In my opinion, I feel the Extension specialists have done an excellent job in showcasing and helping producers understand the various varieties out there, and they should be commended. However, I think that too many of us automatically assume that forage type equals quality. In the scenarios I discussed at the opening, cattle were in a nutrient deficient state, and the producers were at a loss because they thought they had “good” hay, simply because it was ryegrass! When we think of hay production, we know there are many factors that influence quality: 1) Forage variety, 2) stage of maturity, 3) nutrient management, 4) environmental conditions and 5) storage conditions. Is it fair to accurately judge the quality of hay based solely upon one of the four factors? One might even argue that stage of maturity would have a greater impact on quality than variety. All too often yield trumps quality, simply because it makes us feel better to say “I put up # tons of hay off of 10 acres last week”.  Talking with our friends, we NEVER want to be the one who caught the smallest fish! As our input prices increase, we must strive to become more sustainable (after writing grants, it pains me to use that word!), and ensure that every dollar we spend results in increased production. Rather than worry about the size of fish we caught, and rather than assume what we have is quality because of its name, we must begin to judge hay more critically, and in looking at the factors that affect hay quality, we can assume that certain varieties have the POTENTIAL to be higher in quality, but that alone does not make them higher quality. Additionally, if we are needing our hay to be high quality, we must test, test, and test it to ensure that it meets our standards, rather than assume it does simply due to the variety it is. The danger exists when everyone involved in the decision making and problem solving (producer, vet, Extension person, etc.) assumes that because a hay was a certain variety it was high quality, and the real problem is never addressed. In both cases, producers were dumbfounded that they hay (or lack of quality hay) was the big part of their issues. In another instance, a producer was astonished that his ryegrass hay was lower quality than his bahiagrass; he could not wrap his mind around that fact (a testament to the power of brand awareness).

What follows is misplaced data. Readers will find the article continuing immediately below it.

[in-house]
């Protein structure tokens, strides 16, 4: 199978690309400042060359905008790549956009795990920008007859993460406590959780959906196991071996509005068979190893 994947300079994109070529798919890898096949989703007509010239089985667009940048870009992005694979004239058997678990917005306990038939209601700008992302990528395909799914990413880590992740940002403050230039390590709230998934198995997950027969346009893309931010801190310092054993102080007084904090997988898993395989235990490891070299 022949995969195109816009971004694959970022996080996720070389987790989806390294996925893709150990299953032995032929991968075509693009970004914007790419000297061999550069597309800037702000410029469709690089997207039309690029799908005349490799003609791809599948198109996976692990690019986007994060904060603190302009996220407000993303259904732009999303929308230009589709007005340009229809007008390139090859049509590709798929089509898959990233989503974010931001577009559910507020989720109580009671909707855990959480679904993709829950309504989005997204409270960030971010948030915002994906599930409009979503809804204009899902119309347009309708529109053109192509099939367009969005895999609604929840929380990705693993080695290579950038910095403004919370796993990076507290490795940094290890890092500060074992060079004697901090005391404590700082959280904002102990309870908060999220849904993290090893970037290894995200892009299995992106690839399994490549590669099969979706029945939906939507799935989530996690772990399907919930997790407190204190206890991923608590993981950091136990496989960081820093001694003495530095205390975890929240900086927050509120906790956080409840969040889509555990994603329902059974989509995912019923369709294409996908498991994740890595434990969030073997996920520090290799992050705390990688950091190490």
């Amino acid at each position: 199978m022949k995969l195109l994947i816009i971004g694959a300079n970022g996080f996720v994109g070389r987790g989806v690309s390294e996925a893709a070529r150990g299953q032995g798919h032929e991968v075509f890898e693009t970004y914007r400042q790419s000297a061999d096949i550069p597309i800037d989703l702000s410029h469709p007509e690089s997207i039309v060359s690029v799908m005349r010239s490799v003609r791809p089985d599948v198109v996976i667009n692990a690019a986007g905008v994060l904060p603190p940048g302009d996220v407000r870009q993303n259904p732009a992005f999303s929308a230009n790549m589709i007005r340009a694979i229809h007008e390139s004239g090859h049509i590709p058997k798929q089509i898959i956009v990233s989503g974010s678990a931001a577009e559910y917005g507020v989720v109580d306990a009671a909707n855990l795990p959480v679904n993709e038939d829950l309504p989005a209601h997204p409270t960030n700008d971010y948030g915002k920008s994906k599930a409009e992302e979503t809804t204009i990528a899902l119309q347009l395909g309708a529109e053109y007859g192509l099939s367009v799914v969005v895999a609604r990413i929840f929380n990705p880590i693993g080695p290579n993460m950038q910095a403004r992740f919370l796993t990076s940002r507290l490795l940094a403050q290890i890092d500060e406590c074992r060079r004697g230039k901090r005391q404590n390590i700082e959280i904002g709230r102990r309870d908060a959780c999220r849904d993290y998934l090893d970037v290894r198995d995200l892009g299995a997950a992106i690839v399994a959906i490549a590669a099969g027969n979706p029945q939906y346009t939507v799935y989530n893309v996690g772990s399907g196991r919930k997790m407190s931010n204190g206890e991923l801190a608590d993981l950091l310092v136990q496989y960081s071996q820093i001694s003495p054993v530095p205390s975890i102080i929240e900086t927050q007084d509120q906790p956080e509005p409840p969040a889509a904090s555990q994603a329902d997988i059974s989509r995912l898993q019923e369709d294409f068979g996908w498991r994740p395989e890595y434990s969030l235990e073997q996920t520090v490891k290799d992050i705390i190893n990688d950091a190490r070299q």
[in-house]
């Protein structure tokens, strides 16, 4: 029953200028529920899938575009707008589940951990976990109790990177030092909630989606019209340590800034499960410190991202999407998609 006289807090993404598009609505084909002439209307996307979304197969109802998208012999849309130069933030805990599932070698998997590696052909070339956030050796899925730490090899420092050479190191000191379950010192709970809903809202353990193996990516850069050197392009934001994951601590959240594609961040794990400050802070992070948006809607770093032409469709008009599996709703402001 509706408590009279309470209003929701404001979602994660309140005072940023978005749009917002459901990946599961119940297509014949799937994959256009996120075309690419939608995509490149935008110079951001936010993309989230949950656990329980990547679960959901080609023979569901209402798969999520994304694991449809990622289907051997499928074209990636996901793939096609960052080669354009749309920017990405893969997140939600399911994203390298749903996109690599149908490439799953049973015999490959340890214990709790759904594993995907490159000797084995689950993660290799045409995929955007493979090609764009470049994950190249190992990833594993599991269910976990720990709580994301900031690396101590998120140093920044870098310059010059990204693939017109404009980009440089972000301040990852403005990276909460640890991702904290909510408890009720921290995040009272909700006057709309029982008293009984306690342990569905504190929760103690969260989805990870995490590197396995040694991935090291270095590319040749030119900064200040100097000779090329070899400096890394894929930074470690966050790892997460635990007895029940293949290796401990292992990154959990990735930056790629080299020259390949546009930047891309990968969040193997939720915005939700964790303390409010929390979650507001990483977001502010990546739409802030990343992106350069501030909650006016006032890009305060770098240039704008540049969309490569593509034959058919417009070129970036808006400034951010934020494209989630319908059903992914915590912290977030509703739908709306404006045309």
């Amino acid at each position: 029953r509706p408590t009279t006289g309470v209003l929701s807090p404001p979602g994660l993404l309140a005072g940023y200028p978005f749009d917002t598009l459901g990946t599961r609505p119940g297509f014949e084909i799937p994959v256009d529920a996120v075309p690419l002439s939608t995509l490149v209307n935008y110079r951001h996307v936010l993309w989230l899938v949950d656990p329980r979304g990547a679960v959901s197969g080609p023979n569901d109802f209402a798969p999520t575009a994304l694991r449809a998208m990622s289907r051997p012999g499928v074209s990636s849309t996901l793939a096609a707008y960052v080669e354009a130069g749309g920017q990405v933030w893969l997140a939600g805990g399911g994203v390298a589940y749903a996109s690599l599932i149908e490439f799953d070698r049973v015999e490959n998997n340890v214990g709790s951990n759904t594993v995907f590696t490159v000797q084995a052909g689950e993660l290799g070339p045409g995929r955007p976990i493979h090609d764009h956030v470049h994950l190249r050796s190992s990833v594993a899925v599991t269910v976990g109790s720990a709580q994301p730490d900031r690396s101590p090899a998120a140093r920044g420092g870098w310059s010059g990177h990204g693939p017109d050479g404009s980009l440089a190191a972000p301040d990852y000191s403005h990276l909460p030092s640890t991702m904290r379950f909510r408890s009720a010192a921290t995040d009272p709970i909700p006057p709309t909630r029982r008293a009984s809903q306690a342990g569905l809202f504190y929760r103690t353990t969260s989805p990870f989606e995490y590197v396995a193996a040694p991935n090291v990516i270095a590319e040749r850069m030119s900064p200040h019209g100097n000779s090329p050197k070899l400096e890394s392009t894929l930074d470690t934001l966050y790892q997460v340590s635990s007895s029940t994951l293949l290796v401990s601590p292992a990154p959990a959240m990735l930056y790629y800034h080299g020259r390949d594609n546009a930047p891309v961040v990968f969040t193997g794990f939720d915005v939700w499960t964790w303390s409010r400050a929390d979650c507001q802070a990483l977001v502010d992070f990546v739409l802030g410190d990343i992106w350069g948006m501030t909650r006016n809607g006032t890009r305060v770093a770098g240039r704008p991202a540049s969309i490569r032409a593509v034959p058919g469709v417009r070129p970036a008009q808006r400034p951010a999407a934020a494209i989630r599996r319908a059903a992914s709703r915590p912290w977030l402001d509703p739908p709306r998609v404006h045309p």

In summary, the surest and best way to truly know the hay quality is to simply test it. Hay sampling equipment is available in most county Extension offices, and most Extension personnel will be happy to sample it with you or show you how to sample your hay. I would also challenge everyone (myself included) to begin thinking of hay in a different manner, and rather than compartmentalize hay into these pre-conceived categories based upon forage type, we compartmentalize hay into quality ranges based upon hay test results.

Please direct all questions and correspondence to Dr. Daniel Rivera, drivera@ext.msstate.edu; 601-403-8777.

 

Note: Much appreciation is expressed to Dr. R. W. Lemus for his input and review of this article.

Research updates

31 May

It has been a while since I have posted last, and had I not met with some friends today it probably would have been a while longer!  Anyway, I was telling my friend about what all we’ve had going on at the station, and he replied “no need to do that I read your blog/newsletter, I’m up to date”.  This guy is famous for his sarcasm, so I took that as a kind request to Post Something! I think I lack a “creative” gene in my DNA, and I find coming up with topics very difficult at times, so I take the easy way out and find other things to do.   I have started to do a better job updating our Facebook page (White Sand Branch Beef Unit; shameless plug), and I promise, my loyal readers to do a better job with this.